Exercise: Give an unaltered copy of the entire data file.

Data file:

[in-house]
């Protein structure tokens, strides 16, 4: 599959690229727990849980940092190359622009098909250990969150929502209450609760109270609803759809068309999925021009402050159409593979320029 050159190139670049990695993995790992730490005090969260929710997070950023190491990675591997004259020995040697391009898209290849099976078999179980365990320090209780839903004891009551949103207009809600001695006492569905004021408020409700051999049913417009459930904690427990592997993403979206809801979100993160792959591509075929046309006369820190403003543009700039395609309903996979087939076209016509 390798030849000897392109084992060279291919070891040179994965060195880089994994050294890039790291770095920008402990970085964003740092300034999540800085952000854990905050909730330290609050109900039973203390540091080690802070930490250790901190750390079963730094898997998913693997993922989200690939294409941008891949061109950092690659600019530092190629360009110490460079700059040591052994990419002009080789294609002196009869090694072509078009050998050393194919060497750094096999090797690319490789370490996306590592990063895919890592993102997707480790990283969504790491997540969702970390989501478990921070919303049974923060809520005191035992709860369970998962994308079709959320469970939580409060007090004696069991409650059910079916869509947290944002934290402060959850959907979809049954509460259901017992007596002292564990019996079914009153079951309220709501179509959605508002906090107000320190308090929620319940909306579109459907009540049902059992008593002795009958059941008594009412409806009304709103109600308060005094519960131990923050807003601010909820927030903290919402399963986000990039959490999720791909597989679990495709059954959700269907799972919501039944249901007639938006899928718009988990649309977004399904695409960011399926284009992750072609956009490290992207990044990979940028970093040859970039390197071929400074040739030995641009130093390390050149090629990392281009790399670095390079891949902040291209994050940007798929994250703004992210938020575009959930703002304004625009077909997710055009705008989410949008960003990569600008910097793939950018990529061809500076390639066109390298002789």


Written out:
[in-house]
């Protein structure tokens, strides 16, 4: 599959690229727990849980940092190359622009098909250990969150929502209450609760109270609803759809068309999925021009402050159409593979320029 050159190139670049990695993995790992730490005090969260929710997070950023190491990675591997004259020995040697391009898209290849099976078999179980365990320090209780839903004891009551949103207009809600001695006492569905004021408020409700051999049913417009459930904690427990592997993403979206809801979100993160792959591509075929046309006369820190403003543009700039395609309903996979087939076209016509 390798030849000897392109084992060279291919070891040179994965060195880089994994050294890039790291770095920008402990970085964003740092300034999540800085952000854990905050909730330290609050109900039973203390540091080690802070930490250790901190750390079963730094898997998913693997993922989200690939294409941008891949061109950092690659600019530092190629360009110490460079700059040591052994990419002009080789294609002196009869090694072509078009050998050393194919060497750094096999090797690319490789370490996306590592990063895919890592993102997707480790990283969504790491997540969702970390989501478990921070919303049974923060809520005191035992709860369970998962994308079709959320469970939580409060007090004696069991409650059910079916869509947290944002934290402060959850959907979809049954509460259901017992007596002292564990019996079914009153079951309220709501179509959605508002906090107000320190308090929620319940909306579109459907009540049902059992008593002795009958059941008594009412409806009304709103109600308060005094519960131990923050807003601010909820927030903290919402399963986000990039959490999720791909597989679990495709059954959700269907799972919501039944249901007639938006899928718009988990649309977004399904695409960011399926284009992750072609956009490290992207990044990979940028970093040859970039390197071929400074040739030995641009130093390390050149090629990392281009790399670095390079891949902040291209994050940007798929994250703004992210938020575009959930703002304004625009077909997710055009705008989410949008960003990569600008910097793939950018990529061809500076390639066109390298002789």